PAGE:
A sprain happens when the ligaments of the body become stretched or torn. A ligament is a fibrous band of tissue that connects the bones at a joint. This is why sprains are localized around joints such as ankles, knees and shoulders.
Causes & symptoms
Normally, the ligament can expand and snap back into place when a person moves. Sometimes, though, the ligament is pushed beyond its normal capabilities and causes a sprain. Any joint can be affected by a sprain if the ligament is suddenly pushed, twisted or impacted. The most common type of sprain is an ankle sprain, according to the Mayo Clinic.
People who are involved in sports are more likely to injure their ligaments, though anyone can experience a sprain. For example, if someone stumbles and catches the fall with their hands, they can sprain their wrists. Twisting a knee while dancing, running or just going up a flight of stairs can cause a knee sprain. A person can even sprain fingers and thumbs.
Symptoms of a sprain include a popping sound during the injury, bruising, pain, swelling and limited movement for the affected joint.
A sprain can also lead to long-lasting health problems. For example, a sprain in the wrist can lead to carpel tunnel syndrome (CTS). Symptoms of CTS can start with nighttime numbness or tingling, along with hand pain and those affected should seek medical attention, according to Dr. Shari Liberman, a hand and upper extremity orthopedic surgeon at Houston Methodist Hospital. "Usually, the patient will wake up at night with those symptoms and has to shake out their hands to relieve the pain," said Liberman. "The symptoms can progress to daytime numbness or tingling and pain."
Sprain and strains
Sprains and strains have many of the same symptoms, but they are not the same thing. A strain is when a tendon stretches or tears, while a sprain affects ligaments. Tendons are cords of tissue that connect bones to muscles in the body.
Whiplash is a condition that often involves both sprains and strains. Whiplash is any injury of the neck's soft tissues resulting from forced movement, often caused by a car accident. It can affect muscles, joints, discs, nerves, ligaments and tendons, according to the National Institute of Neurological Disorders and Stroke. Whiplash is often classified as a secondary injury of a concussion, Kenneth Podell, a neuropsychologist at Houston Methodist Hospital, told Live Science.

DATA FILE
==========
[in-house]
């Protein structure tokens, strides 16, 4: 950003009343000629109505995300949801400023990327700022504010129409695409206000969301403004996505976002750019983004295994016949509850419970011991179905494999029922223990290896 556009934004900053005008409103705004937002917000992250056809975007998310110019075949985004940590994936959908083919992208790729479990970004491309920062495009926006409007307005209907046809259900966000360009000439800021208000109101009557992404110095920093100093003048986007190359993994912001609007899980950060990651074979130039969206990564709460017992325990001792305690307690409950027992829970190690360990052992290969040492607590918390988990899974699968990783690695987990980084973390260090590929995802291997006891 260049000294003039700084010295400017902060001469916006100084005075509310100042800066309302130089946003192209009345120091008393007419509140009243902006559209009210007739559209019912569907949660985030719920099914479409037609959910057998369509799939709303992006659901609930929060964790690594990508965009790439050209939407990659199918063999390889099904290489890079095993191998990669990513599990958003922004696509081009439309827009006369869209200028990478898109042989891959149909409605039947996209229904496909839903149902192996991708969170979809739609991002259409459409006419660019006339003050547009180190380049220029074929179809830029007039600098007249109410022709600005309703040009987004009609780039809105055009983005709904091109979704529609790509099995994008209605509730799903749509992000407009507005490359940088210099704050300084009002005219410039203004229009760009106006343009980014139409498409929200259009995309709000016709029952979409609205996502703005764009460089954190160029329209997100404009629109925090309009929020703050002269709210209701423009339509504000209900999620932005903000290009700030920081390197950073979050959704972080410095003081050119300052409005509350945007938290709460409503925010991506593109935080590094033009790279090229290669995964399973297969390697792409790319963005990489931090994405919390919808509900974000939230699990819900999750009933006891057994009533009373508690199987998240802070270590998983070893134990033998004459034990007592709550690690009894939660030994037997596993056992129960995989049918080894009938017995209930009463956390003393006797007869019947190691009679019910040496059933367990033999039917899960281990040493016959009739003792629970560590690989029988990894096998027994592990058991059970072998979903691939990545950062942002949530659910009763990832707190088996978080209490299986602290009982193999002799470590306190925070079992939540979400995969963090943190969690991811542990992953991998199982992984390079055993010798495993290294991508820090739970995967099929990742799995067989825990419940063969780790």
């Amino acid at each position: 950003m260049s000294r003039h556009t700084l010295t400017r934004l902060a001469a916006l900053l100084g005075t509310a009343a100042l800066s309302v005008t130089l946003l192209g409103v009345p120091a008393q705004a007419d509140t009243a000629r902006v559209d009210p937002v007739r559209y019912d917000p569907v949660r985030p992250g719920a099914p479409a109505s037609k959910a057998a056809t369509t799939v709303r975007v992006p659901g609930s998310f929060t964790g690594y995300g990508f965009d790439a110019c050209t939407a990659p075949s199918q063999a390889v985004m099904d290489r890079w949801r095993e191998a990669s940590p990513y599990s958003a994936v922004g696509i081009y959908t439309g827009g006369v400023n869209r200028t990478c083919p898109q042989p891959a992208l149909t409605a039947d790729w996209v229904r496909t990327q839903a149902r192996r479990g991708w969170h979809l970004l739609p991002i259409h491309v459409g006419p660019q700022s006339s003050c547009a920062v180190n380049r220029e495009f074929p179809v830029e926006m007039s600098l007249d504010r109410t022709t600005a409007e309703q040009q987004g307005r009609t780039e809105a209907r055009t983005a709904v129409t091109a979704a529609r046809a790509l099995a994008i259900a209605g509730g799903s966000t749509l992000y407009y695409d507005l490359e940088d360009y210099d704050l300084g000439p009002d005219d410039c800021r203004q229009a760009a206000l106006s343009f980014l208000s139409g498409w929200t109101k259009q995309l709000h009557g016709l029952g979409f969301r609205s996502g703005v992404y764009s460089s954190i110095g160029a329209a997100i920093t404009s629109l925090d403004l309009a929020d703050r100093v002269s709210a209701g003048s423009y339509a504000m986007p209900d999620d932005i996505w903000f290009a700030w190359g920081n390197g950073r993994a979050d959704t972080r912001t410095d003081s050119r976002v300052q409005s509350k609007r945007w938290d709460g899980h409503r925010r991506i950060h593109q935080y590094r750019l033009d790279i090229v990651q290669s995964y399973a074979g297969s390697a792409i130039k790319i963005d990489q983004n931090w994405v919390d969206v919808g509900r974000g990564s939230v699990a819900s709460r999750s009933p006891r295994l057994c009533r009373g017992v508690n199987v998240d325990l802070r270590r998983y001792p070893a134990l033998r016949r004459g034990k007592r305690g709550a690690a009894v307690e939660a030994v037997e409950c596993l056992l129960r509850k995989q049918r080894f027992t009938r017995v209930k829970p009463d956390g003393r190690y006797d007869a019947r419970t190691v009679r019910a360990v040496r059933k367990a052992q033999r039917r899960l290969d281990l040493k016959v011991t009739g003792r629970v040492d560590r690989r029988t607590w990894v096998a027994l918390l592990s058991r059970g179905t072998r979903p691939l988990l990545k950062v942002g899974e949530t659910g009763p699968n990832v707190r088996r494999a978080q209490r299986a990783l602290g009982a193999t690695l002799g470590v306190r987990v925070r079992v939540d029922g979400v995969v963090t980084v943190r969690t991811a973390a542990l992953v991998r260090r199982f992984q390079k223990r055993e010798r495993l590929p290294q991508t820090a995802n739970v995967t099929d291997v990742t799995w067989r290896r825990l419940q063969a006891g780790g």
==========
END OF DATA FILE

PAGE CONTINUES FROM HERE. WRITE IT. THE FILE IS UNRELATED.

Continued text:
A medical professional typically performs a physical inspection of the injured area to look for symptoms of a sprain. Magnetic resonance imaging (MRI) may be used to see determine how badly the ligament is affected. If the bone could be broken, the medical professional may order an X-ray.
There are three types of sprains, rated by their severity. According to the American Academy of Orthopaedic Surgeons the three types of strains are:
- Grade 1 sprain (mild): This includes a slight stretching and some damage to the fibers of the ligament.
- Grade 2 sprain (moderate): This includes the partial tearing of the ligament.
- Grade 3 sprain (severe): This involves a complete tearing of the ligament.
Mild sprains usually only need time to heal, rest and a little care. Remember the RICE procedure: rest, ice, compression and elevation. Over-the-counter pain reliever such as ibuprofen (Motrin IB, Advil) or acetaminophen (Tylenol) can be used to lessen the pain, and ice packs can be applied to reduce swelling. An ice pack should be placed on the area 20 minutes four to eight times a day, according to the National Institute of Arthritis and Musculoskeletal and Skin Diseases. The area should also be elevated and compression should be applied using a compression bandage.
In more severe cases, a medical professional may immobilize the area with a brace. If there is a torn ligament or ruptured muscle, surgery may be needed to correct the problem, according to the Mayo Clinic.
Muscle training, stretching and stability training are all important steps to preventing strains because they keep the muscles strong and flexible. A medical professional should be consulted for the best exercises. The medical professional will take into consideration the type of sports and activities an individual is interested in for the best training recommendation.
Warm-up exercises, such as light jogging, before a strenuous activity can also help avoid sprains. Also, avoid running, exercising or playing a sport when tired or in pain.
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